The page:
CD8+ T cells are often referred to as cytotoxic T lymphocytes because of their ability to induce the apoptosis of cells infected with an intracellular pathogen, thereby limiting the spread of an infection to previously uninfected cells. CD8+ T cells produce many proteins - including perforin, various granzymes, and granulysin - that are responsible for inducing target cell cytolysis. These cytolytic proteins are found pre-packaged into secretory granules within many resting CD8+ T cells, but their de novo synthesis can also occur after activation. In the setting of HIV infection, a rare group of HIV-positive patients, termed elite controllers (EC), naturally control ...


Understanding And Improving Platelet-Delivered Factor (F) Viii Hemostatic Efficacy In Hemophilia A Mice, Teshell Kimoy Ponteen Greene Dec 2010

Understanding And Improving Platelet-Delivered Factor (F) Viii Hemostatic Efficacy In Hemophilia A Mice, Teshell Kimoy Ponteen Greene

Publicly Accessible Penn Dissertations

Hemophilia A is the most common, inherited severe bleeding diathesis and is due to a deficiency of functional Factor (F) VIII. Two challenges to current FVIII replacement therapy are maintaining sustained FVIII corrections and treating the 30% population of Hemophilia A patients who develop FVIII inhibitors. Gene therapy promises to be an attractive treatment for hemophilia A as there is a wide therapeutic window for FVIII corrective plasma levels. Since platelets target to hemostatic injuries, ectopically expressed platelet (p) FVIII is an attractive alternative FVIII delivery strategy. We have already shown the effectiveness of platelet human B-domainless factor VIII (phBF8 ...


A Study Of Molecular Adsorption And Transport At Cell Membrane And Biologically Relevant Surfaces By Second Harmonic Generation, Jia Zeng Dec 2010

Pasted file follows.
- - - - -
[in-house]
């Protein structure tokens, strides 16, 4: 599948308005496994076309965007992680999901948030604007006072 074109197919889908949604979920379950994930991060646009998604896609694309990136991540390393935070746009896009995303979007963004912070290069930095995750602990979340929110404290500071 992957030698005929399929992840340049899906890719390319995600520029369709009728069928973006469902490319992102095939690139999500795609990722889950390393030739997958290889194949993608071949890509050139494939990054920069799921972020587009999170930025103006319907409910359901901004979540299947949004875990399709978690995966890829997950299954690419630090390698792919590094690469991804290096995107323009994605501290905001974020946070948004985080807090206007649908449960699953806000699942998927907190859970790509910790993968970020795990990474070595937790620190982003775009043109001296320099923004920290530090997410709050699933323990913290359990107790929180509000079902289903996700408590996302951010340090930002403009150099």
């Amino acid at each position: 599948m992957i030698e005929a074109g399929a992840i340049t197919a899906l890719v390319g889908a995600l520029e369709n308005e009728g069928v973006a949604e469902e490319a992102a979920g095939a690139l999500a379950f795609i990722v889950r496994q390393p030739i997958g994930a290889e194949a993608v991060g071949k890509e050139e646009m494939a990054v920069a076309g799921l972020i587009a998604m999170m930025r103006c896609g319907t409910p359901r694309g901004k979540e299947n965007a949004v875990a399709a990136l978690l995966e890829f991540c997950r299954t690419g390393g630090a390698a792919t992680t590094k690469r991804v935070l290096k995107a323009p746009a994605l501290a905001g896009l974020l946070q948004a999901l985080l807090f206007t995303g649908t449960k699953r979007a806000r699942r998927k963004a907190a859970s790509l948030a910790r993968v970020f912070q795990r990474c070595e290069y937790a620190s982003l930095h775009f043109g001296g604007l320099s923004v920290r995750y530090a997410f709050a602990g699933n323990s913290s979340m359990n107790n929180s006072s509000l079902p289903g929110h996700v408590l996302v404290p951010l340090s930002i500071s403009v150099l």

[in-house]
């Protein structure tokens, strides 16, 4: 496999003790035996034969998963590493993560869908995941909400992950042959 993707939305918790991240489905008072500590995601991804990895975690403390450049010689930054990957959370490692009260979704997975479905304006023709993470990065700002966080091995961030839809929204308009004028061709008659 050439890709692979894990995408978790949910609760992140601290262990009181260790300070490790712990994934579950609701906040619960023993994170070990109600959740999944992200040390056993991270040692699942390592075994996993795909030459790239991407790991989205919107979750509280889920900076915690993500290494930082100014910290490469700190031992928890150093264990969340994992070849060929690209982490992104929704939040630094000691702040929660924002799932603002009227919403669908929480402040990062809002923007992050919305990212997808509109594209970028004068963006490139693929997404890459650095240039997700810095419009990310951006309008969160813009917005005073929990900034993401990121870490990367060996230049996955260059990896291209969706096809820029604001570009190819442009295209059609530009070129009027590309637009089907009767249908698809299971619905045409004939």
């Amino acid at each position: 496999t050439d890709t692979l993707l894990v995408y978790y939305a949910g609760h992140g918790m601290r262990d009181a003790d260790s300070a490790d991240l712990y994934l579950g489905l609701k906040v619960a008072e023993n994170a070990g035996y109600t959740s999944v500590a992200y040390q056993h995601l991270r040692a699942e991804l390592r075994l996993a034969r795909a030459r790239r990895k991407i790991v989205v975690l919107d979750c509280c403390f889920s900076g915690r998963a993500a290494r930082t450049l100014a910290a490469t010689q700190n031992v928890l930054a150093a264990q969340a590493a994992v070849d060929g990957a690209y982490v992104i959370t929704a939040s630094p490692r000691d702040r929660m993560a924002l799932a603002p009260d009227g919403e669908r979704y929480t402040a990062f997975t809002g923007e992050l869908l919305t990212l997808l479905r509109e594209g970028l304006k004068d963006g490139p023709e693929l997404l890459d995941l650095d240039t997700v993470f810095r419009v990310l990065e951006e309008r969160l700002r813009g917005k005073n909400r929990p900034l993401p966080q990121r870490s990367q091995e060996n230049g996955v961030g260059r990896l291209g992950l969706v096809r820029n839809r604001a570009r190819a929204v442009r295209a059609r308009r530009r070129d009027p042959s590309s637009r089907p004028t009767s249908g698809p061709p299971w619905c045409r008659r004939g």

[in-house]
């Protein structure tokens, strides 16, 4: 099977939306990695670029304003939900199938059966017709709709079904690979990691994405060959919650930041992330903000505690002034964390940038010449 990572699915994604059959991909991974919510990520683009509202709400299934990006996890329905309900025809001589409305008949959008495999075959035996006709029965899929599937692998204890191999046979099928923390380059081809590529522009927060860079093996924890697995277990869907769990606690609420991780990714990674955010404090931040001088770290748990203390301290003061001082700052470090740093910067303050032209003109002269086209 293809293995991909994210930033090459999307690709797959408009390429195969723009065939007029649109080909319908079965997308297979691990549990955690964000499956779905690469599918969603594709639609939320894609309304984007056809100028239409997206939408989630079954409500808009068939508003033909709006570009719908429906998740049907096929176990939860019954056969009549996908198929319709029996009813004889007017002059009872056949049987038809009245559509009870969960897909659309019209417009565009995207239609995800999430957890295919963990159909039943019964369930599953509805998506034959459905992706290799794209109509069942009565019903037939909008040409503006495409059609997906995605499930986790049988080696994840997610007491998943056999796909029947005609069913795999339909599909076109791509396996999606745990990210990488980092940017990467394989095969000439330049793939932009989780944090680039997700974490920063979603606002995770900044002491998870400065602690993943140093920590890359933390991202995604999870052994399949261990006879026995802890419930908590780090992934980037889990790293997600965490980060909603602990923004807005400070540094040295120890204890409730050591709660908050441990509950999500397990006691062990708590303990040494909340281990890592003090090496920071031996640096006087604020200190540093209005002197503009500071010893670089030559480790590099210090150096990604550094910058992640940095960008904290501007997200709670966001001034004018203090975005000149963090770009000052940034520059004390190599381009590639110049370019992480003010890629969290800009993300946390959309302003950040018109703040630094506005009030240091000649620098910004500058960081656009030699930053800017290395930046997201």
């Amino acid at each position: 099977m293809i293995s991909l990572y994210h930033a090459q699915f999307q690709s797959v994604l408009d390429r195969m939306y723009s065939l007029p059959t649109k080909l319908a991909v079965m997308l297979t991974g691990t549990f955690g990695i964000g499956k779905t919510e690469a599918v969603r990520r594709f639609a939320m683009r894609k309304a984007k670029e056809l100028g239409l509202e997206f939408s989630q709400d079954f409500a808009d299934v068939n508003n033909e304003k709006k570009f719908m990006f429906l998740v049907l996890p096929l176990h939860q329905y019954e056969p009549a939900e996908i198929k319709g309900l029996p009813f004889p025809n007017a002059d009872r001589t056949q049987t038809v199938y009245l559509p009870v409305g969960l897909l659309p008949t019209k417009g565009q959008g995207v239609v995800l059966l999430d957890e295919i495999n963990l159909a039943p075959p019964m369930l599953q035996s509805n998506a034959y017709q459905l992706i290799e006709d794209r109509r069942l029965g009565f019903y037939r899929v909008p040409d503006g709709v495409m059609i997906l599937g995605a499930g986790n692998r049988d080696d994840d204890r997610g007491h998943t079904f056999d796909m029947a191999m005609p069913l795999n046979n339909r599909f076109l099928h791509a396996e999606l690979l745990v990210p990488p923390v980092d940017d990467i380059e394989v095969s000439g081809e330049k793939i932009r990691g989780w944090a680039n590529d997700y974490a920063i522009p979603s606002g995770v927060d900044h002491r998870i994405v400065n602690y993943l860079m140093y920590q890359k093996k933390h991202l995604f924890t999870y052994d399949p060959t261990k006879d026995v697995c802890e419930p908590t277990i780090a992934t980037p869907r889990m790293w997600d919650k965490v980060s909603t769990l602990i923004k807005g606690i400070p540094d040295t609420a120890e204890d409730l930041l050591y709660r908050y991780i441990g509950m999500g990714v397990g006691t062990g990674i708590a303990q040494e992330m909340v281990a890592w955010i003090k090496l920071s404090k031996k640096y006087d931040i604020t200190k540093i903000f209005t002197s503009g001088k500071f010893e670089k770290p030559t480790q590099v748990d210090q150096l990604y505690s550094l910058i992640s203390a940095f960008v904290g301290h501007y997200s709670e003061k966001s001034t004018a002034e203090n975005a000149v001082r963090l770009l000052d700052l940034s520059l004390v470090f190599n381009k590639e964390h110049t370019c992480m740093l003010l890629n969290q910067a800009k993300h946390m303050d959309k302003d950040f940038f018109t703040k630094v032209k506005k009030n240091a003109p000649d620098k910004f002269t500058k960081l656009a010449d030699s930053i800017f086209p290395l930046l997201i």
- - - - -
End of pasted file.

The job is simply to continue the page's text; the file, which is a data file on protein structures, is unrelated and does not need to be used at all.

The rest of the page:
A Study Of Molecular Adsorption And Transport At Cell Membrane And Biologically Relevant Surfaces By Second Harmonic Generation, Jia Zeng

Publicly Accessible Penn Dissertations

Most of the biological processes in living systems involve molecular adsorption and transport at biomembranes. It is highly desired to study the time-resolved transport kinetics through living cell membranes. In this thesis, an experimental means based on a nonlinear optical phenomenon, Second Harmonic Generation (SHG) has been demonstrated to detect the molecular adsorption and transport through living cell membranes in real time and to evaluate the salt ion effects on adsorption processes in biologically relevant colloidal systems. In the case of gram-negative bacteria, E.coli, a hydrophobic cation, Malachite Green (MG) has been observed to adsorb onto the cell surface ...


The Basis Of Vcp-Mediated Degeneration: Insights From A Drosophila Model Of Disease, Gillian P. Ritson Dec 2010

The Basis Of Vcp-Mediated Degeneration: Insights From A Drosophila Model Of Disease, Gillian P. Ritson

Publicly Accessible Penn Dissertations